e.g., You didn't have to be a snollygoster to work at Enron, but it helped. | "Another famous snollygosting tale is provided by Mr. Merv Grazinski of Oklahoma City. Mr. Grazinski's story began when he purchased a new 32-foot Winnebago motor home. On his trip home, after entering the freeway, the Winnebago crashed and overturned. So Grazinski sued the Winnebago company and was awarded $1,750,000 plus a brand new recreational vehicle. This was despite the fact that, while driving home, he had set the cruise control at 70 mph and left the driver's seat to make himself a cup of coffee in the back of the Winnebago." | "Stealthbadger is a snollygosting dunderwhelp" -- a YouTube video. | "Well, I'm off to review the latest updates from the Texas Legislature; they are in special session right now to try to decide how many millions that they can underfund public schools for next year. There are several snollygosters that don't seem to mind wrecking the future of our children." | Avoid snollygosters and snurges when shoe shopping.

submitted by Joel Parker | HD Fowler - (www)

snomit - The material that emits from the nose when one attempts to withhold an uprising of vomit in the throat

e.g., As the snomit sprayed into the glass of the young lady he was drunkenly trying to impress, he knew his chances of progressing from this point had greatly diminished.

submitted by Dogil - (www)

snoo - Something on an article of clothing that is gross or worth pointing out.

e.g., You have some snoo on your shirt, Thomas.

submitted by ben moore

snoo - Typical response to uninteresting (often undesired) information.

e.g., Hey, Thomas, you have some snoo on your shirt. So, what snoo?

submitted by S. Berliner, III - (www)

snoob - A snoob is a single female mammary gland. A pair would be snoobs. | A newly rich person. Combination of snob and noob.

e.g., She has great snoobs. They exceed all physical expectations. On a scale of 1 to 10 they start at 11. | John is a snoob. He wears purple loafers and a heavy gold chain round his neck.

submitted by J.D. Paton | joakim_h - (www)

snooch - Available, seductive, and willing female.

e.g., Jeffrey and his buds went nightclubbin' in search of some sublime snooches.

submitted by oscaR

snoodge - The substance (consisting of compressed hair shavings, skin, shave cream, blood, and other facial detritus) that collects between the blades of a multi-blade razor, diminishing its effectiveness.

e.g., Next razor I buy, I'm getting the kind with the built-in snoodge ejector, so it won't get clogged up and thrown away so quickly.

submitted by Ed Anderson

snoofle - A snoofle is a small fuzzy animal. They come in many colors and different body parts. Some even wear hats. One can be set to a task depending on its abilities, but if it ever completes this task, it will disappear in a colored puff of smoke. As an example, a "guard snoofle" is common; most of them are dark blue, have two legs, and their eyes glow. They also have a nose shaped like a horn and can make loud noises. It can use its glowing eyes to search in the dark and if it finds trouble over what it's guarding, it will honk its nose loudly. But a guard snoofle is only an example -- there are many other kinds of snoofles.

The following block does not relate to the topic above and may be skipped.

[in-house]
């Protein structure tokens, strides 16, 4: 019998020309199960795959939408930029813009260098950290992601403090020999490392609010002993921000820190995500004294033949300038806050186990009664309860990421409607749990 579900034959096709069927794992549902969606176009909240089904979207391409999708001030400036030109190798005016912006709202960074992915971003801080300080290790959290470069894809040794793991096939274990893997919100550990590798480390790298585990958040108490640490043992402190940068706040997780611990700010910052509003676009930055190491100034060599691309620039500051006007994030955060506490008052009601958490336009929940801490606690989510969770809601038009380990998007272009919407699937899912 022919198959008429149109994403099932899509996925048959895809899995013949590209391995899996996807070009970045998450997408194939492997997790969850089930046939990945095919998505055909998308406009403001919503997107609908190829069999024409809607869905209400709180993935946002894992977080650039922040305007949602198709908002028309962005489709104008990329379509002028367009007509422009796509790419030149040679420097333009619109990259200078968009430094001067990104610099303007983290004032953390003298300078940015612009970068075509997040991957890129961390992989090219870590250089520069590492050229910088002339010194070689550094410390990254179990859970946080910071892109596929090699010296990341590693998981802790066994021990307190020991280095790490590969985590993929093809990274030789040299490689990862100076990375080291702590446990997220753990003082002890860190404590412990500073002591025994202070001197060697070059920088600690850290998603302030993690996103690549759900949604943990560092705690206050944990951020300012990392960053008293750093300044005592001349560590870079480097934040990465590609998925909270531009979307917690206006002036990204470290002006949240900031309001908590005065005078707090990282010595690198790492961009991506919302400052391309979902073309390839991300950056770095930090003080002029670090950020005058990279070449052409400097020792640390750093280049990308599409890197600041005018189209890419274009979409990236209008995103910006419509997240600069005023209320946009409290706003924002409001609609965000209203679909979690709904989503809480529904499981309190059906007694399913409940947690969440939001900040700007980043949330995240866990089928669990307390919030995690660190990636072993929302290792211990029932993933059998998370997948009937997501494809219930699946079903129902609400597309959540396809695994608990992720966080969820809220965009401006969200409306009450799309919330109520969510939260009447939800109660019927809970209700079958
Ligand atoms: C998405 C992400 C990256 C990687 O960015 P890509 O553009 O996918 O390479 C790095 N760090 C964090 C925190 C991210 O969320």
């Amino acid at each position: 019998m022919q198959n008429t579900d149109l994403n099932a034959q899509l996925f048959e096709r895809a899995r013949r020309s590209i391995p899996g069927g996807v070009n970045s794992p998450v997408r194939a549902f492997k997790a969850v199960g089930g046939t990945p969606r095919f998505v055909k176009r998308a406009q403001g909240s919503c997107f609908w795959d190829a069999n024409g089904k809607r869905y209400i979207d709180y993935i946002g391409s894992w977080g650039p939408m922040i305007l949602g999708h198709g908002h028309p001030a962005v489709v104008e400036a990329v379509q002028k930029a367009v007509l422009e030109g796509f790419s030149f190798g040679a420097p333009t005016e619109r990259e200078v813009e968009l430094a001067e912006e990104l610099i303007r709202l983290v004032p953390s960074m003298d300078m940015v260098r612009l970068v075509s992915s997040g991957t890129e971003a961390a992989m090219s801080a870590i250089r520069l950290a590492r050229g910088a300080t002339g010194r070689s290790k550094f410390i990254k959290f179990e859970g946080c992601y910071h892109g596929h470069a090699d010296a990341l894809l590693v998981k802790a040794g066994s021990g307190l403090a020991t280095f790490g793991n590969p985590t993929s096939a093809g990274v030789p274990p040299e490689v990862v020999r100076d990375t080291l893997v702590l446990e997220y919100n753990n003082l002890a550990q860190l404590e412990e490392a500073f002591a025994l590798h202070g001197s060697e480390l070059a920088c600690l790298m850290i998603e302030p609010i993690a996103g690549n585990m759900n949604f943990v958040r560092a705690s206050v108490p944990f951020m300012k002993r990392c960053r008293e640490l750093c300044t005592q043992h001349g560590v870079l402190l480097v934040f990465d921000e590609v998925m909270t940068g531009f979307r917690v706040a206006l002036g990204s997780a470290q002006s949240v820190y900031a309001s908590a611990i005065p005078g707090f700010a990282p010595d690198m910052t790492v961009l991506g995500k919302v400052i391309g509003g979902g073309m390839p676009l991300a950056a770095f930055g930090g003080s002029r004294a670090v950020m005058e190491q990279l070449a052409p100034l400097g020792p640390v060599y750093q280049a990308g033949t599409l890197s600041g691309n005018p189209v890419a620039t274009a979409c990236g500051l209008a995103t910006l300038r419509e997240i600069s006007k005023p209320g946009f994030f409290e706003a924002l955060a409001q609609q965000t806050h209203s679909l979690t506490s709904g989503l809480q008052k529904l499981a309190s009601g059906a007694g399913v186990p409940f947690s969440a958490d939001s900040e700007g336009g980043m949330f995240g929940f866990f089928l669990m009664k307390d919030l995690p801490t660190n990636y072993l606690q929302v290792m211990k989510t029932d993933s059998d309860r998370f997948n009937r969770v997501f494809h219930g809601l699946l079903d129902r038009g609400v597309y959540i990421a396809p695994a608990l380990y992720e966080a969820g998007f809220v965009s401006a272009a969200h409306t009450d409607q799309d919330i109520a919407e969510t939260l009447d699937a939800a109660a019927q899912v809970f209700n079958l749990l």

e.g., The purple spy snoofle used its wings to climb the tower and spy on the evil wizard.

submitted by Spy!

snooganz - Cool, wow, awesome.

e.g., The concert was snooganz.

submitted by Katy

snoogins - An informal greeting

submitted by Jon

snoogle - To rub your face against the stomach of your favourite furry friend -- e.g., pet dog or cat. Best to do if you're not allergic to said furry friend and if its disposition is such that it will enjoy snoogling and not turn around and bite or scratch you in retaliation.

e.g., As my Corgi stretched contentedly upside-down in the afternoon sun, I couldn't resist snoogling him.

submitted by Amanda Penrose - (www)

snooglehumph - Rare Andalusian animal, a combination of a zebra and a half-drunk cosmopolitan..

e.g., And here we see the wild snooglehumph in its natural habitat -- The Serengeti Bar. Isn't it wonderful to see the wild and untamed fraternise with other animals.

submitted by roddy - (www)

snooglies - Term of endearment for one's son. Can be shortened to "Snoogs."

e.g., Hey, Snooglies....what's up?

submitted by Kathee - (www)

snooker - To deceive or trick.

e.g., I snookered my friend into buying all the beer last night.

submitted by john

snookiebear - A person of extreme cuddliness. Someone you would like to snuggle with.

e.g., She was so cute and sweet, a real snookiebear.

submitted by Tracey Lee - (www)

snooky - A cute, furry creature, with slick fur.

e.g., There's a snooky on my lap.

submitted by JWH

snoona - the slippery paper that you get stickers on.

e.g., "no, don't give me the whole snoona. i only want that one sticker!"

submitted by jeannie - (www)

snoop - Money. {Duplicate.}

e.g., Give me all your snoop.

submitted by jay holler - (www)

snoop - A phrase or word (often coined in a music video) that has become part of mainstream vernacular. Named after the artist Snoop Dogg, who has frequently contributed to modern slang from lyrics in his songs. Money. {Duplicate.}

e.g., Who came up with the snoop, "Drop it like it's hot"? How about "truthiness"?

submitted by Lenny Wooley c/o John Ostermiller - (www)

snoopervise - The act of snooping or otherwise spying under the guise of, or while acting in a supervisory/authoritative capacity. Other endings: -ing; -ed; -er; etc.